Happy New Year, Friends! I hope you had fun welcoming in 2014.
Tonight, for dinner on this first night of the new year, I made what I have now dubbed “Good Luck Stew.” I made it up – the name and the recipe. A little of this and a little of that…but it turned out yummy good. So, that’s the first bit of good luck, I suppose.
Here’s the recipe(-ish):
Good Luck Stew:
One package of sausage – I used Aidell’s Chicken and Apple Sausage (5 link-package), but you could use pork sausage or any other kind. Pork is good luck on New Year’s (symbolizes prosperity), but we didn’t have pork sausage, so I went with what we had. (I did have bacon in some beans at lunch – that counts as my new year pork. Whew!) Slice the sausage into coin-shaped pieces.
Some olive oil
One onion, chopped.
One bunch greens – I used collards (traditional Southern good luck food on New Year’s, symbolizing money/wealth), but you could use any greens. Chop roughly, removing any tough stems from the ends (I don’t take out the ones in the leaves; only the ones under the leaf, if that makes sense).
1 clove garlic, minced
1 tsp. dried thyme
1 tsp. dried rosemary
Kosher salt & pepper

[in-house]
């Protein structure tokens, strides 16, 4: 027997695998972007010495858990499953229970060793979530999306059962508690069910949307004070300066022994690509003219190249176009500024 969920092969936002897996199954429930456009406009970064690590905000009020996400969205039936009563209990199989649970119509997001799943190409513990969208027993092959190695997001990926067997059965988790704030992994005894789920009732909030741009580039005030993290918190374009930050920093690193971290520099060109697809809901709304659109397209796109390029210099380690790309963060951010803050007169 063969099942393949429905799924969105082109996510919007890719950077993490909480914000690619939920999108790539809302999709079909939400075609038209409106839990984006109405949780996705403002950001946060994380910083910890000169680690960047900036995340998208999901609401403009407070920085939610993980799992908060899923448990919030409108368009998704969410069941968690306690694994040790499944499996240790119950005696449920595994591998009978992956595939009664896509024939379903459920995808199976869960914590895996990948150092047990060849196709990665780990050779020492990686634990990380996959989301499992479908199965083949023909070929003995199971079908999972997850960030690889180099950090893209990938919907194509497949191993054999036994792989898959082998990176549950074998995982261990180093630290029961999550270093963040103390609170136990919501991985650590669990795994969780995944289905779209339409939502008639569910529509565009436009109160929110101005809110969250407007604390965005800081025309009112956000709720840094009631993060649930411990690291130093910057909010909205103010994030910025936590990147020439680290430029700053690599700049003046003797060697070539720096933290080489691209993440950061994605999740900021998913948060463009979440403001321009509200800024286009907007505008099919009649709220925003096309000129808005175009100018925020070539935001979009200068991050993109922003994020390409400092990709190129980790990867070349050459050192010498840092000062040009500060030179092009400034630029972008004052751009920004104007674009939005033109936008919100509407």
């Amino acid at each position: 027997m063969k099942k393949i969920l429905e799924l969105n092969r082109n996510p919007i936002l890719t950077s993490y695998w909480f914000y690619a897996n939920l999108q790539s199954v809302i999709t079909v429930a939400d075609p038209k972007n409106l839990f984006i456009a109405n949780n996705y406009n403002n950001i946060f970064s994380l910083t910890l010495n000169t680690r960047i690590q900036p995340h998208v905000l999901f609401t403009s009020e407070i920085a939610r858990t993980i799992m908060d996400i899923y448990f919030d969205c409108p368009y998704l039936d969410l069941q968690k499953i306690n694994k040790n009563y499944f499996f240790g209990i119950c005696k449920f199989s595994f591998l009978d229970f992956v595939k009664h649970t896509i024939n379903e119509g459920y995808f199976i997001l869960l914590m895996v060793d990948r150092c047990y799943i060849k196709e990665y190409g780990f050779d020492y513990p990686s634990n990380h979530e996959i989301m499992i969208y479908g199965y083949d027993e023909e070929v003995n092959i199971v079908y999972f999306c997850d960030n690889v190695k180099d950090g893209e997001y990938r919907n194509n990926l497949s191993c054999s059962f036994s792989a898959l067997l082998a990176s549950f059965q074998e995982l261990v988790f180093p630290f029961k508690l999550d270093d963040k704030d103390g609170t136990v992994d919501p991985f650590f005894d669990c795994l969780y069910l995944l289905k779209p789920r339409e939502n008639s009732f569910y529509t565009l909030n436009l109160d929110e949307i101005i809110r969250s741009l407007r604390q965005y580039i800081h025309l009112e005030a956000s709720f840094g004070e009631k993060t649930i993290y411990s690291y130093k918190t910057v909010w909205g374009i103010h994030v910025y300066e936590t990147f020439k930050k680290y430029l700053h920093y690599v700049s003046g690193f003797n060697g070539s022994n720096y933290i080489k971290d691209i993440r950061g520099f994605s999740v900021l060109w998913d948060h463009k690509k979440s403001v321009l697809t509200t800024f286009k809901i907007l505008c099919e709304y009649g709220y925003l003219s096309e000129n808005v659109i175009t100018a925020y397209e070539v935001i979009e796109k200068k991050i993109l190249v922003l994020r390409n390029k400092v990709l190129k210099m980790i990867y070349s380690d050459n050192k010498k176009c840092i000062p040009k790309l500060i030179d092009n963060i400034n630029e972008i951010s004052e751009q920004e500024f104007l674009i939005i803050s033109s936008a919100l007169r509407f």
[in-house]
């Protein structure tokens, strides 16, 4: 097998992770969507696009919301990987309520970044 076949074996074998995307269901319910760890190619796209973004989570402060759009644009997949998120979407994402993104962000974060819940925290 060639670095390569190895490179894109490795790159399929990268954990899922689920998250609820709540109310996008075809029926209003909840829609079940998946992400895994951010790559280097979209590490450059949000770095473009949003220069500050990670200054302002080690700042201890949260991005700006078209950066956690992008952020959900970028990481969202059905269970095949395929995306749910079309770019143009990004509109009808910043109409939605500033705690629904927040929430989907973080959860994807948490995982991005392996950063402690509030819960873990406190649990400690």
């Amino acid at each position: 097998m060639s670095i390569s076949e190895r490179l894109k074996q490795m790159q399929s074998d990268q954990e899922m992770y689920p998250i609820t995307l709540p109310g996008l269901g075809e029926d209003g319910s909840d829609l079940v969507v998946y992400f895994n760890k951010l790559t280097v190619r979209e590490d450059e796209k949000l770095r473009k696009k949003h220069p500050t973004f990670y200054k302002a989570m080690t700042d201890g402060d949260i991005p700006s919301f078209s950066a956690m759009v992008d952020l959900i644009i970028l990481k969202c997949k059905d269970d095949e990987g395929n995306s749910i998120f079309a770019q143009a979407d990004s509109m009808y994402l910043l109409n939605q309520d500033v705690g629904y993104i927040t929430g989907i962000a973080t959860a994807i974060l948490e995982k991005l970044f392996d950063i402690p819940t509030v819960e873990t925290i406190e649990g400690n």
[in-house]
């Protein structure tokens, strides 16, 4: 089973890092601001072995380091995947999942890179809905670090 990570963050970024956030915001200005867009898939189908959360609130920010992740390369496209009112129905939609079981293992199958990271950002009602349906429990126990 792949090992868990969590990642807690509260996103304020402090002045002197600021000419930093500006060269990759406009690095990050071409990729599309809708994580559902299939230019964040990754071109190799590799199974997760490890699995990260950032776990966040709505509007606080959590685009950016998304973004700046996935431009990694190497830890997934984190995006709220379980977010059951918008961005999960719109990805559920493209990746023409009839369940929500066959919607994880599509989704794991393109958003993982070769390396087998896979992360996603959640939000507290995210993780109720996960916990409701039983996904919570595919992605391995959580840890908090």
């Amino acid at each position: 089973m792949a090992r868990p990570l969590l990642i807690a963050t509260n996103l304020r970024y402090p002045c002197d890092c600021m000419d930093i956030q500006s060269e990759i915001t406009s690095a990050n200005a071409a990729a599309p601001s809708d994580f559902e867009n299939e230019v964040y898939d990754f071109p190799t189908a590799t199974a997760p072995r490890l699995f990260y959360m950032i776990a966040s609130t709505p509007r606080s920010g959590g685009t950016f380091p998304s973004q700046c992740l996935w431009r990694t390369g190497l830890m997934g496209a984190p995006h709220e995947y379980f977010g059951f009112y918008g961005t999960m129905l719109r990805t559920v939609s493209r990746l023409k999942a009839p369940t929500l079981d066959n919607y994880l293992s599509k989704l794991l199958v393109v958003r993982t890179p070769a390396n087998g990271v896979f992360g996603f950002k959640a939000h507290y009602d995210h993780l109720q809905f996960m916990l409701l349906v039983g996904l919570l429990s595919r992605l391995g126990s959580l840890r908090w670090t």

4 cups chicken stock or broth (I used stock because I had it on hand)
1 can black eyed peas (good luck food, thought to symbolize coins)
splash of cider vinegar
hot sauce (optional, to taste)
Add two swirls around the pan of olive oil to a dutch oven (I used a cast iron one but a regular ol’ one will do fine) and heat on medium-high heat.
Once hot, add sausage slices. Cook until starting to brown. Add chopped onion. Cook until translucent and starting to brown, about 8 minutes or so. Add black-eyed peas, 1 scant tsp. kosher salt (or less, but my black-eyed peas didn’t have salt already added to them), some fresh ground pepper (maybe 1/2 tsp – I didn’t measure), thyme, and rosemary. When you add the rosemary, rub it between your palms to release the oils and then dump it into the pot. Add garlic, stir to combine, and cook for 30 seconds more.
NOTE: I used thyme and rosemary because I used chicken sausage and it wasn’t heavily seasoned. If you use pork sausage, you might want to change the thyme to sage, or add nothing if the sausage is heavily seasoned already. Use your own taste buds as a guide.
Add greens and stir to coat the greens with the onion-garlic-herbs-sausagey goodness. Then add the broth and stir to combine. Bring to a boil and then simmer, lid on, for about 15-20 minutes, or until the greens are wilted and cooked through. Before serving, add a little splash of cider vinegar.
Serve with rice or cornbread and hot sauce on the side. A few squirts of Tabasco made me happy in my stew.